Lexers and parsers are good for computerized interpretation of anything that is a context-free language but not a regular language.
In more practical terms, this means that they're good for interpreting anything that has a defined structure but is beyond the capabilities of (or more difficult to do with) regex.
For instance, it is difficult if not impossible to write a regular expression which will determine if a given document is valid HTML (due to things like tag nesting, escape characters, required attributes, et cetera). On the other hand, it's (relatively) trivial to write a parser for HTML.
Similarly, you would probably not want to even try to write a regex to determine the order of operations in a mathematical expression. On the other hand, a parser can do it easily.
As for your question regarding individual lexers or parsers:
Neither is "necessary" for the other, or at all.
For instance, one could have human-readable words which translate directly to machine opcodes that would get lexed directly into machine code (this would essentially be a very basic "assembly language"). This would not require a parser.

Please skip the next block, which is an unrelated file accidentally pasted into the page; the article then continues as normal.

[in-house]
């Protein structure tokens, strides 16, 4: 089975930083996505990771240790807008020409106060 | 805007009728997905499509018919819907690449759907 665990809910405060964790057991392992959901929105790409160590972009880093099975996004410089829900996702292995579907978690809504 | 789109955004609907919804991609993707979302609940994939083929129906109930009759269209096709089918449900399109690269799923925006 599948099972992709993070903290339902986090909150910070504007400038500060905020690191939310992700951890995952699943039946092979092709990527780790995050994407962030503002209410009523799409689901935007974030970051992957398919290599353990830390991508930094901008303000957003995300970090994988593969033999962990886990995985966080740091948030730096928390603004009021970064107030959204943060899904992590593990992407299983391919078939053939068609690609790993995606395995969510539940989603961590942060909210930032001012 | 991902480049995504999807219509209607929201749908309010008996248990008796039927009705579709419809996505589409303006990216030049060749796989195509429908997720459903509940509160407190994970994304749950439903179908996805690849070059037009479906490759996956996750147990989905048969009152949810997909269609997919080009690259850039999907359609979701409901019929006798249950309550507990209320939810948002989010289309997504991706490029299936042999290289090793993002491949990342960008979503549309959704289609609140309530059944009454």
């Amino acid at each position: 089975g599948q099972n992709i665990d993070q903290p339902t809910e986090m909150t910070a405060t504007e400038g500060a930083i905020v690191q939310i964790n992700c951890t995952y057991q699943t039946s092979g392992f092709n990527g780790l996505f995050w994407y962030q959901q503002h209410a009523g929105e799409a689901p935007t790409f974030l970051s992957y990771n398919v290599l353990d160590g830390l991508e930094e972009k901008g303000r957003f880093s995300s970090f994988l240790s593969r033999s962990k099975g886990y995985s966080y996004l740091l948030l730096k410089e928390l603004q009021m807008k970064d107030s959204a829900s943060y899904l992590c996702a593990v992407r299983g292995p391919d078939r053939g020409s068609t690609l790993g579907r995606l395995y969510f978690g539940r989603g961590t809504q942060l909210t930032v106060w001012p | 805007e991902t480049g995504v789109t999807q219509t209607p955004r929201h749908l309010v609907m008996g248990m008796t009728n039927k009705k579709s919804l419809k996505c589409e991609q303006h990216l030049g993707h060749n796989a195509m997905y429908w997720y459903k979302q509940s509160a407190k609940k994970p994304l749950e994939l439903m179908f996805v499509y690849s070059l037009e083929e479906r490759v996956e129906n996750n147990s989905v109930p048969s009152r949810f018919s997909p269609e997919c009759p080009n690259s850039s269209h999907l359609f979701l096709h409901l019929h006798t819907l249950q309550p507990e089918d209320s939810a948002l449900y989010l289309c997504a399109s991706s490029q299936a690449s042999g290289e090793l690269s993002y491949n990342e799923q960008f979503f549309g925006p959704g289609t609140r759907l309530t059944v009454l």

One could also simply write programs in a way that already was expressed in machine-readable individual symbols and thus easy for a machine to parse - for instance, boolean algebra expressions that used only the symbols
). This would not require a lexer.
Or you could do without either - for instance, Brainfuck needs neither lexing nor parsing because it is simply a set of ordered instructions; the interpreter just maps symbols to things to do. Machine opcodes, similarly, do not require either.
Mostly, lexers and parsers are written to make things nicer and easier. It's nicer not to have to write everything in individual single-meaning glyphs. It's easier to be able to write out complex expressions in whatever way is convenient (say, with parentheses,
(3+4)*2) than it is to force ourselves to write them in ways that machines work (say, RPN:
3 4 + 2 *).